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Will contactless debit and credit cards be game changer?

The contactless card, however, requires personal identification number (PIN),  as per the Reserve Bank of India (RBI) guidelines.

twitter-logo Anand Adhikari        Last Updated: January 15, 2015  | 10:52 IST
Will contactless debit, credit cards be game changer?

Anand Adhikari
The new year kicked off with tech savvy ICICI Bank introducing the first contactless debit and credit card  in India that uses the near field communication (NFC) technology to make payments at the merchant outlets.

There is no need of swiping the card at point of sale (POS)-just tap  at the  NFC based card reader to make instant payments. The contactless card, however, requires personal identification number (PIN),  as per the Reserve Bank of India (RBI) guidelines.

The largest bank in the country, the State Bank of India (SBI), has  already approached the RBI for an exemption from punching PIN in its proposed contactless card for small value transactions.  

Will contactless debit and credit card be game changers?

Let's look at the current  POS network in India. There are  only  about 12  lakh POS machines installed at the merchant outlets. That is despite the POS machine prices crashing to  Rs 15,000.

The current POS network in India is like a drop in the ocean if one looks at the trillion dollar economy. The network never got scaled up despite banks issuining millions of cards.  The top four bankers - SBI , ICICI Bank , HDFC Bank and Axis Bank - control  over 60 per cent of the POS network. 

In fact , it  now entirely rests on the shoulders of these banks to scale up the new contactless card readers  or POS) ecosystem. ICICI Bank, for example, has installed some 1, 200  NFC  based card readers to  kick off its new offering. The ground is actually  set for a new payment infrastructure. There is an opportunity for banks to flood the market with NFC based readers , which cost as low as Rs 2,500. But will banks bite the bullet ? The views are divided as  banks are working on different  digital models and regulations are also evolving.

Today , banks  are also simultaneously working on mobile based contactless payments at merchant outlets using the same NFC technology. Last year, the iPhone and iPad maker had launched its mobile payment solution 'Apple Pay'  in the US and other markets.  It's a huge hit. This  new product allows  contactless payment through iPhone 6 in merchant outlets. India, too, will soon see mobile based payment through NFC  based card  reader at merchant outlets. The second-largest private bank, HDFC Bank Ltd, is also working on a mobile based solution.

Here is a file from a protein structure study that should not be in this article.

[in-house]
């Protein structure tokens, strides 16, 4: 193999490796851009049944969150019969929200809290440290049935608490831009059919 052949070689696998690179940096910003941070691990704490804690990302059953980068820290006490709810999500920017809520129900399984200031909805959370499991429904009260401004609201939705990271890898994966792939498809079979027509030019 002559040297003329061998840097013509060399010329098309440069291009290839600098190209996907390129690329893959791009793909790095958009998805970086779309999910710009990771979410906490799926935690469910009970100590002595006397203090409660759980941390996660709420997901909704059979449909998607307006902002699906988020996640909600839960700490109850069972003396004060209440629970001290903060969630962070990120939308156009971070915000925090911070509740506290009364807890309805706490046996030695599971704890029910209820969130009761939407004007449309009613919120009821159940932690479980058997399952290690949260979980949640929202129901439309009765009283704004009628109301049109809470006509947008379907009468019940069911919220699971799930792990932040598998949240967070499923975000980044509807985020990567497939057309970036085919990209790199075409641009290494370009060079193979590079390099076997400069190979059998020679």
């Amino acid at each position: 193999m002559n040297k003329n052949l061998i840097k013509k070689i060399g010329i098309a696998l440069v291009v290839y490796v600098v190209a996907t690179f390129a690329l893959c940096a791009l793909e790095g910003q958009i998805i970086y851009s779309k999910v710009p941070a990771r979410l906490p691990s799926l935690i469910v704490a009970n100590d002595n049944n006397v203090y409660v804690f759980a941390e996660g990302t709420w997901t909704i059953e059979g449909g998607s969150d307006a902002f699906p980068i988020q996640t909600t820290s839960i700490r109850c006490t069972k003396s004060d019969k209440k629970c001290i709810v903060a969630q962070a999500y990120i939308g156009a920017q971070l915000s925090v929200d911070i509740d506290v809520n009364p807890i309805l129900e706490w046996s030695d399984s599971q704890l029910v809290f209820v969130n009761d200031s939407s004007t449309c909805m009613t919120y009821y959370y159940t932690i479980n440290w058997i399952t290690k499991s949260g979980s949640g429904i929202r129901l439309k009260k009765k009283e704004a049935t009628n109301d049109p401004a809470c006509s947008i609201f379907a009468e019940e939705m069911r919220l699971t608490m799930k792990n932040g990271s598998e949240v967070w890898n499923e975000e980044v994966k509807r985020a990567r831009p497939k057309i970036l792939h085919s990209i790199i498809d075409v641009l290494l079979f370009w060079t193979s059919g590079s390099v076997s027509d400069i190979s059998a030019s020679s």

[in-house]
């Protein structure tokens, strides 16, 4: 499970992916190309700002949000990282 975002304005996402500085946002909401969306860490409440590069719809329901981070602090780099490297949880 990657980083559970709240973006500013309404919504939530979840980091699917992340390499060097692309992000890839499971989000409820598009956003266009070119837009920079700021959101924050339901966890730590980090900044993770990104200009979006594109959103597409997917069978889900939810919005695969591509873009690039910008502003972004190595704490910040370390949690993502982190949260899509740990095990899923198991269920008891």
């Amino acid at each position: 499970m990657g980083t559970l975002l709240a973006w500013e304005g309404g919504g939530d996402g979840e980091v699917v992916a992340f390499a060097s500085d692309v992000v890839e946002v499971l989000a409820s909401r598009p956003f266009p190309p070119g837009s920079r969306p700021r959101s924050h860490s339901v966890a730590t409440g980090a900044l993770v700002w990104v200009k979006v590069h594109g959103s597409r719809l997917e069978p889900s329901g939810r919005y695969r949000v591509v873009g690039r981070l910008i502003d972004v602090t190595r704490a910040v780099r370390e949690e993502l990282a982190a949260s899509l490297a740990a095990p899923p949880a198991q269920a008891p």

In the first phase , the bank will be issue an e-wallet  by putting both the credit and debit card in an application based payment model. In the next phase , the bank will be introducing its offering which is similar to Apple Pay.  A smaller bank like DCB is  also readying to launch its tap and pay mobile payment service in India.

" The cost of a  NFC bsed card reader is as low as Rs 2,500 ," says Soma Sundaram, founder  and CEO of iKaaz Software , the technology provider of DCB. The cost  factor is one big positive , which will see smaller retailers, such as a barber to a Kinara store, keeping a contactless card  reader.

Like they say , old habits die hard. The other big issue is the tendency of people to use cash instead of plastic or digital money. Today, most of  the transactions (almost 95 per cent) in the economy takes place in  cash. Ours is largely a cash economy.

Take for example , the debit card analysis shows that the  cards are increasingly used at the ATMs  for withdrawing cash than for shopping. In the month of October (the month for which the RBI data is available ), for example, ATMs saw transaction value of Rs 1,92,300 crore  whereas the transactions at the POS were only Rs 11,956 crore.

Bankers say there are customers who withdraw cash and pay for utility bills, fuel or shop.  In fact , the recent RBI guideline is a step in the right direction when  the regulator  restricted ATM usage. It has restricted banks own ATM  use by customers to five transactions per month, while reducing the  other-bank usage from five to three transactions per month.  The customers will have to pay  Rs 5 to Rs 20 for exceeding the limit.  

Be it proactive bankers or regulations, we are entering the age of digital money. But more than the banks or regulator , it's the customer who should take the lead and junk cash.   

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